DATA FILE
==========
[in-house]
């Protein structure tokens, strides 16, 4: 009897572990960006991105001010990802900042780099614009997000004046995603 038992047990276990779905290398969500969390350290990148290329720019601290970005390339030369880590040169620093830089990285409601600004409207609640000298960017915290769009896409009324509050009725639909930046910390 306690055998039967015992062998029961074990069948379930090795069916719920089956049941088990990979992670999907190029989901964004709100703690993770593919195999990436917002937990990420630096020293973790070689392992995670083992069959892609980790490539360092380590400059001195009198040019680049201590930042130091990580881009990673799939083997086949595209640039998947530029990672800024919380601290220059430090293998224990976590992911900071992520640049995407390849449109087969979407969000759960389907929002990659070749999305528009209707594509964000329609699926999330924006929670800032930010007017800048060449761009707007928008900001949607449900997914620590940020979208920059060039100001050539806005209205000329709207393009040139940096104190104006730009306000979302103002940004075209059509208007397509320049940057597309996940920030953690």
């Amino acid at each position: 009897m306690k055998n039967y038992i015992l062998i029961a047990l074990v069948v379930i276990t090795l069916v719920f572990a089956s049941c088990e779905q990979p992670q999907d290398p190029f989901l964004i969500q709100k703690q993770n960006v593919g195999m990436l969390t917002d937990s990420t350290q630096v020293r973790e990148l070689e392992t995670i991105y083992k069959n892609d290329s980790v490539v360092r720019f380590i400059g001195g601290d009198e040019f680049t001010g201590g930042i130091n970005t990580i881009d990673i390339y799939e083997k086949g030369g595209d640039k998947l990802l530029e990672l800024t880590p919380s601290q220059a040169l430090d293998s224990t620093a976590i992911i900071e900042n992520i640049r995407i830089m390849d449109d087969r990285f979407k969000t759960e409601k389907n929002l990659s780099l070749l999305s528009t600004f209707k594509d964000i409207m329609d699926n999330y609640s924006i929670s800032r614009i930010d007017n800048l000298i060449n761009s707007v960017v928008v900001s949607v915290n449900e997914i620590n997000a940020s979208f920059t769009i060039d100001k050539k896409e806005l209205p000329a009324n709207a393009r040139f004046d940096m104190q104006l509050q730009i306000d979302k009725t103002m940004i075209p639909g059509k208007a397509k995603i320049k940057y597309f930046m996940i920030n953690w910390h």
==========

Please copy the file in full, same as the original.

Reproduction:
[in-house]
């Protein structure tokens, strides 16, 4: 009897572990960006991105001010990802900042780099614009997000004046995603 038992047990276990779905290398969500969390350290990148290329720019601290970005390339030369880590040169620093830089990285409601600004409207609640000298960017915290769009896409009324509050009725639909930046910390 306690055998039967015992062998029961074990069948379930090795069916719920089956049941088990990979992670999907190029989901964004709100703690993770593919195999990436917002937990990420630096020293973790070689392992995670083992069959892609980790490539360092380590400059001195009198040019680049201590930042130091990580881009990673799939083997086949595209640039998947530029990672800024919380601290220059430090293998224990976590992911900071992520640049995407390849449109087969979407969000759960389907929002990659070749999305528009209707594509964000329609699926999330924006929670800032930010007017800048060449761009707007928008900001949607449900997914620590940020979208920059060039100001050539806005209205000329709207393009040139940096104190104006730009306000979302103002940004075209059509208007397509320049940057597309996940920030953690």
């Amino acid at each position: 009897m306690k055998n039967y038992i015992l062998i029961a047990l074990v069948v379930i276990t090795l069916v719920f572990a089956s049941c088990e779905q990979p992670q999907d290398p190029f989901l964004i969500q709100k703690q993770n960006v593919g195999m990436l969390t917002d937990s990420t350290q630096v020293r973790e990148l070689e392992t995670i991105y083992k069959n892609d290329s980790v490539v360092r720019f380590i400059g001195g601290d009198e040019f680049t001010g201590g930042i130091n970005t990580i881009d990673i390339y799939e083997k086949g030369g595209d640039k998947l990802l530029e990672l800024t880590p919380s601290q220059a040169l430090d293998s224990t620093a976590i992911i900071e900042n992520i640049r995407i830089m390849d449109d087969r990285f979407k969000t759960e409601k389907n929002l990659s780099l070749l999305s528009t600004f209707k594509d964000i409207m329609d699926n999330y609640s924006i929670s800032r614009i930010d007017n800048l000298i060449n761009s707007v960017v928008v900001s949607v915290n449900e997914i620590n997000a940020s979208f920059t769009i060039d100001k050539k896409e806005l209205p000329a009324n709207a393009r040139f004046d940096m104190q104006l509050q730009i306000d979302k009725t103002m940004i075209p639909g059509k208007a397509k995603i320049k940057y597309f930046m996940i920030n953690w910390h």